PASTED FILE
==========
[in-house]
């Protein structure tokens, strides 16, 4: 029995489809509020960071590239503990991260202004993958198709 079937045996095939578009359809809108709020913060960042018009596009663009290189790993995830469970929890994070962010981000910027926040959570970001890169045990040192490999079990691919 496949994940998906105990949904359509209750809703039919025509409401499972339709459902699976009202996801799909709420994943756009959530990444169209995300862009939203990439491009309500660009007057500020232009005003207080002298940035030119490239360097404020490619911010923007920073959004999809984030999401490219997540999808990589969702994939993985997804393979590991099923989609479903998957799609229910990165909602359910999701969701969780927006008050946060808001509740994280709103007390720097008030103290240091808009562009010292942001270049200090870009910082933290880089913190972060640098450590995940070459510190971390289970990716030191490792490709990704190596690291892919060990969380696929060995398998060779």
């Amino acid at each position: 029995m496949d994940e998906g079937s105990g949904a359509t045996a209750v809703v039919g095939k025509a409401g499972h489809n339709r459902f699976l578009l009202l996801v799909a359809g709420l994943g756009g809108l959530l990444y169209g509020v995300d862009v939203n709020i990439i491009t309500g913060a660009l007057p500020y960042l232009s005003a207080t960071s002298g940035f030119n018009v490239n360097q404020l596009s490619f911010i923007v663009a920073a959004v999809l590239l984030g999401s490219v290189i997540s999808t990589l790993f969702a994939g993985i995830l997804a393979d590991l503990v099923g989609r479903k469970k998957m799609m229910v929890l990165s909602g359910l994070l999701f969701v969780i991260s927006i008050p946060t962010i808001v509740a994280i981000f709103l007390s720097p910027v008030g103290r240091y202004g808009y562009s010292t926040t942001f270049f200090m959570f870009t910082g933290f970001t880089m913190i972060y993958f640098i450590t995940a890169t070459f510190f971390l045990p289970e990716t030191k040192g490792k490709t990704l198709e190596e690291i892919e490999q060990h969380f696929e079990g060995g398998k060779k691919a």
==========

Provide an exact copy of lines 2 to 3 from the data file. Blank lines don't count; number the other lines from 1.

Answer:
């Protein structure tokens, strides 16, 4: 029995489809509020960071590239503990991260202004993958198709 079937045996095939578009359809809108709020913060960042018009596009663009290189790993995830469970929890994070962010981000910027926040959570970001890169045990040192490999079990691919 496949994940998906105990949904359509209750809703039919025509409401499972339709459902699976009202996801799909709420994943756009959530990444169209995300862009939203990439491009309500660009007057500020232009005003207080002298940035030119490239360097404020490619911010923007920073959004999809984030999401490219997540999808990589969702994939993985997804393979590991099923989609479903998957799609229910990165909602359910999701969701969780927006008050946060808001509740994280709103007390720097008030103290240091808009562009010292942001270049200090870009910082933290880089913190972060640098450590995940070459510190971390289970990716030191490792490709990704190596690291892919060990969380696929060995398998060779």
């Amino acid at each position: 029995m496949d994940e998906g079937s105990g949904a359509t045996a209750v809703v039919g095939k025509a409401g499972h489809n339709r459902f699976l578009l009202l996801v799909a359809g709420l994943g756009g809108l959530l990444y169209g509020v995300d862009v939203n709020i990439i491009t309500g913060a660009l007057p500020y960042l232009s005003a207080t960071s002298g940035f030119n018009v490239n360097q404020l596009s490619f911010i923007v663009a920073a959004v999809l590239l984030g999401s490219v290189i997540s999808t990589l790993f969702a994939g993985i995830l997804a393979d590991l503990v099923g989609r479903k469970k998957m799609m229910v929890l990165s909602g359910l994070l999701f969701v969780i991260s927006i008050p946060t962010i808001v509740a994280i981000f709103l007390s720097p910027v008030g103290r240091y202004g808009y562009s010292t926040t942001f270049f200090m959570f870009t910082g933290f970001t880089m913190i972060y993958f640098i450590t995940a890169t070459f510190f971390l045990p289970e990716t030191k040192g490792k490709t990704l198709e190596e690291i892919e490999q060990h969380f696929e079990g060995g398998k060779k691919a």